North Mississippi Allstars: Portland Gig Review

The North Mississippi Allstars (NMAS) comprised of brothers Luther and Cody Dickinson first formed in 1996. They were precursors of duos like the Black Keys or the White Stripes, only using guitar and drums in its most basic form. Most of the time they pick up a bass player ranging from Duwayne Burnside, son of R. L. Burnside to Phil Lesh, from The Dead; tonight it was Rob Walbourne, who also played drums beside Cody the main drummer. NMAS is a “Jam Band” much like the Grateful Dead was, improvising and rearranging as they play “Roots Music,” Their father, the late Jim Dickenson was a contemporary of the “Grateful Dead,” as well as being a session musician, a solo artist fronting his own band, “Mud Boy and the Nuetrons.” The elder Dickinson was also a record producer for  the “Rolling Stones,”Bob Dylan and Aretha Franklin, founding “Zebra Ranch” in Hernando, Mississippi.

Growing up the brothers lived down the street from an old time Juke Joint and up the Road from R. L. Burnside’s residence, where they went for guitar lessons. Their youth was steeped in the blues and rock as they developed through the nurturing of their multi talented father and all the influences surrounding them. Their 2000 release, Shake Hands With Shorty was nominated for a Grammy as “Best Contemporary Blues Album.””NMAS” have been John Hiatt’s backup band and Luther was lead guitarist for the Black Crowes from 2007 – 2011. Their current tour is promoting their 2017 release Prayer For Peace.

The show began at 9:00 P.M. on Saturday, October 14, 2017 at Revolution Hall in Portland, Oregon with Leeroy Stagger, a Canadian who grew up in rural British Columbia and plays what could best be described as country folk rock, reminiscent of seminal bands like “Mason Proffit” or the “Flying Buritto Brothers.” Today bands like the Decemberists and Mumford and Sons mine the same vein. He apologized that they were normally more of a rock & roll band, but that they lost their drummer for a few months and were performing as a string trio. They performed original material inspired by artists ranging from Joey Ramone, Joe Strummer and Bruce Cockburn and were both entertaining and inspiring. Before their set was over Steve Berlin of Los Lobos joined the band on baritone saxophone and together they played “Run Rabbit Run” and rocked the house.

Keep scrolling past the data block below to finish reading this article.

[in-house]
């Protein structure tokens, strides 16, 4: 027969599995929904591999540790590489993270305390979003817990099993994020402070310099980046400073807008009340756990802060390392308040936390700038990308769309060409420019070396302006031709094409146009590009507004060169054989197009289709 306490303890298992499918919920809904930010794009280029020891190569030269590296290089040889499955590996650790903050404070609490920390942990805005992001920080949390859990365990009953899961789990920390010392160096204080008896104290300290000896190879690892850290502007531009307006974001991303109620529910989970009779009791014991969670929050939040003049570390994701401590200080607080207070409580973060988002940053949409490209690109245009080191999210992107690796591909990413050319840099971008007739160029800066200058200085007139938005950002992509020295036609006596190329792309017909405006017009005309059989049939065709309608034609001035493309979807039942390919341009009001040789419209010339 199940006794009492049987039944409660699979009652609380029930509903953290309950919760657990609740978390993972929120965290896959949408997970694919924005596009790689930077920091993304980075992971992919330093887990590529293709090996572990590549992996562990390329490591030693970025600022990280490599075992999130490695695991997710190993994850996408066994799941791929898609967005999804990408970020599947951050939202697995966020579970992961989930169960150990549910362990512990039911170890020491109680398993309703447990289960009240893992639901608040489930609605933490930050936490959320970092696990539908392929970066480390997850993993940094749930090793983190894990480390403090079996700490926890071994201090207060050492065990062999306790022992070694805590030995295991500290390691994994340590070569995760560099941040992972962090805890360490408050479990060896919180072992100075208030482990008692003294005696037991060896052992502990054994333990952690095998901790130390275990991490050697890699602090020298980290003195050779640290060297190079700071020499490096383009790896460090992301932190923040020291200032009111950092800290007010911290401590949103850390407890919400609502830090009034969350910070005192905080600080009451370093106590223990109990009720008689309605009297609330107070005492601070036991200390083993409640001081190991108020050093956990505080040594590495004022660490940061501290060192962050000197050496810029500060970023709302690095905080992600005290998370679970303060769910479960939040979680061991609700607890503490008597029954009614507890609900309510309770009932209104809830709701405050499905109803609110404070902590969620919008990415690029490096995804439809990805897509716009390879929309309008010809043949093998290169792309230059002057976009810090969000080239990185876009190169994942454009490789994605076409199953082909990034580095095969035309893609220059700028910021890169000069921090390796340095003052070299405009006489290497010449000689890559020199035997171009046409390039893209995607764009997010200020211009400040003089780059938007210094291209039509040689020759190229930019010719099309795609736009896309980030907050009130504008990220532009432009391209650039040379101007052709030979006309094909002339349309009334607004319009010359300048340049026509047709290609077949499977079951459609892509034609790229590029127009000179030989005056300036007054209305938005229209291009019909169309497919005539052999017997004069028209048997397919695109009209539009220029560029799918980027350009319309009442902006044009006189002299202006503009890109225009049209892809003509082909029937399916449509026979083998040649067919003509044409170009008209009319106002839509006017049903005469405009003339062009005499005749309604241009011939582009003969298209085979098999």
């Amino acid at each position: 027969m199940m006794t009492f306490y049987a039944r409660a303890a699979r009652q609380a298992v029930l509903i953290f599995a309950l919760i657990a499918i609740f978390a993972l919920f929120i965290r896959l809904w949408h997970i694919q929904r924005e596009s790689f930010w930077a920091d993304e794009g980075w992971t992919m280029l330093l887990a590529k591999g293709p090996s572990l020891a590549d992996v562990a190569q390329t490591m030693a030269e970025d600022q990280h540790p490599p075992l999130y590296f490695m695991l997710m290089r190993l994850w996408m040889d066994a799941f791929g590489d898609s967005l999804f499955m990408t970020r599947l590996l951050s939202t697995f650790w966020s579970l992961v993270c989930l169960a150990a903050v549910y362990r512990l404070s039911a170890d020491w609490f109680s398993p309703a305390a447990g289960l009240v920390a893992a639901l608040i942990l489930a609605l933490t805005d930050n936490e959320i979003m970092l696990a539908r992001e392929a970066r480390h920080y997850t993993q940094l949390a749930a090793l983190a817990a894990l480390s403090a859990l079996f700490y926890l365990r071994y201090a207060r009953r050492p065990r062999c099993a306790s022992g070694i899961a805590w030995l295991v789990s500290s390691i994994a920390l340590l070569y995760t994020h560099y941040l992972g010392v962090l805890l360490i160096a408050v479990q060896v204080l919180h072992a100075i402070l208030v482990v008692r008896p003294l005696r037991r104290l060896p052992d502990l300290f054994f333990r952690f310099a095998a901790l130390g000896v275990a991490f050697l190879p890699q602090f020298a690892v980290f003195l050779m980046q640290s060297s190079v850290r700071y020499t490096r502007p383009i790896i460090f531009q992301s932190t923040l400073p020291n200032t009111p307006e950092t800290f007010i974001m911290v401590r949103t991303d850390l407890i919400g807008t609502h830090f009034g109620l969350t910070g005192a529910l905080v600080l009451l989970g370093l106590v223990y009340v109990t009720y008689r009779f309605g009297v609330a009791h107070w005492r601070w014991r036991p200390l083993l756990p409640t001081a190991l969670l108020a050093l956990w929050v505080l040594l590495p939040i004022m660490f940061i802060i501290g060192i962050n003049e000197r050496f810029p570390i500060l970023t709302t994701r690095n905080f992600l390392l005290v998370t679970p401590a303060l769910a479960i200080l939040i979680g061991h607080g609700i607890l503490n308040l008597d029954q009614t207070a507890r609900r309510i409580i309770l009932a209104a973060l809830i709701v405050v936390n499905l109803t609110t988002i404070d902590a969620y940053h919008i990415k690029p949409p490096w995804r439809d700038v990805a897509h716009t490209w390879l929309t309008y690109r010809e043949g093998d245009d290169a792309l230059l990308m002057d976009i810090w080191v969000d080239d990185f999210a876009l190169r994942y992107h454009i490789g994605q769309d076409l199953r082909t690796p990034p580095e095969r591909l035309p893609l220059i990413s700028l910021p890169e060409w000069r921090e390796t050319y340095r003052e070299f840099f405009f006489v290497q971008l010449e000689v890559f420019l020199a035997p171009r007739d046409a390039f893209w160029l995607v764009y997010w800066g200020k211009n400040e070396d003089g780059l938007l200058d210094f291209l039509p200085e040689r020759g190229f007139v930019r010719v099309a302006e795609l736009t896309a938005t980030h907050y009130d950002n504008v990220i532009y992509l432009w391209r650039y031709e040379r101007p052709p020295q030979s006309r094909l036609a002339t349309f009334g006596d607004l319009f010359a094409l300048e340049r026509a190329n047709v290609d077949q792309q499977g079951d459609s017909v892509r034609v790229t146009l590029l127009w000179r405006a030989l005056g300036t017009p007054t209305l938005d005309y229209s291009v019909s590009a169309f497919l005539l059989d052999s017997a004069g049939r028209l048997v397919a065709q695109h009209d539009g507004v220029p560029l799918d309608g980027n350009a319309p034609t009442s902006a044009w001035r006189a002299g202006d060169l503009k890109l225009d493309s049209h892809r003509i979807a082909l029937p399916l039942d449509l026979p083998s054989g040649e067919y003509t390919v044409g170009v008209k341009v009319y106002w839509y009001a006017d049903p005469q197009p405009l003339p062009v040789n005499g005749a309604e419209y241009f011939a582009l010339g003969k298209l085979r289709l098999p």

Around 10:10 P.M. the “North Mississippi Allstars took the stage with Luther Dickenson walking over to his Marshall stack while Cody sat behind his drum kit along with Rob Walbourne behind an adjacent one. The show began with a total aural assault as the band dove into some of the best acid rock that this writer has heard since Jerry Garcia was still alive. The music went from loud and complex to loud and driving, using compositions for vehicles that mediate the inner avenues of the consciousness. The only thing that was absent was the presence of “Owsley Orange,”as the band played “Going Down South,” with an insane vengeance.

“Long Haired Doney” was one of the cuts from the new album that rocked with a mesmerizing beat as Luther used guitar feedback and fret runs to compliment Cody’s systematic drum beat. Rob Walbourne moved from drums to bass back to drums continually throughout the show, which in some cases freed up Cody to pick up a guitar and jam with Luther. “Deep Elem Blues”was another cut off the new CD, which was performed by the “Grateful Dead”and is a traditional tune that dates back to the turn of the 20th century. Cody sang lead with his gravelly voice, as Luther picked out the blues on his guitar with dexterous delicacy.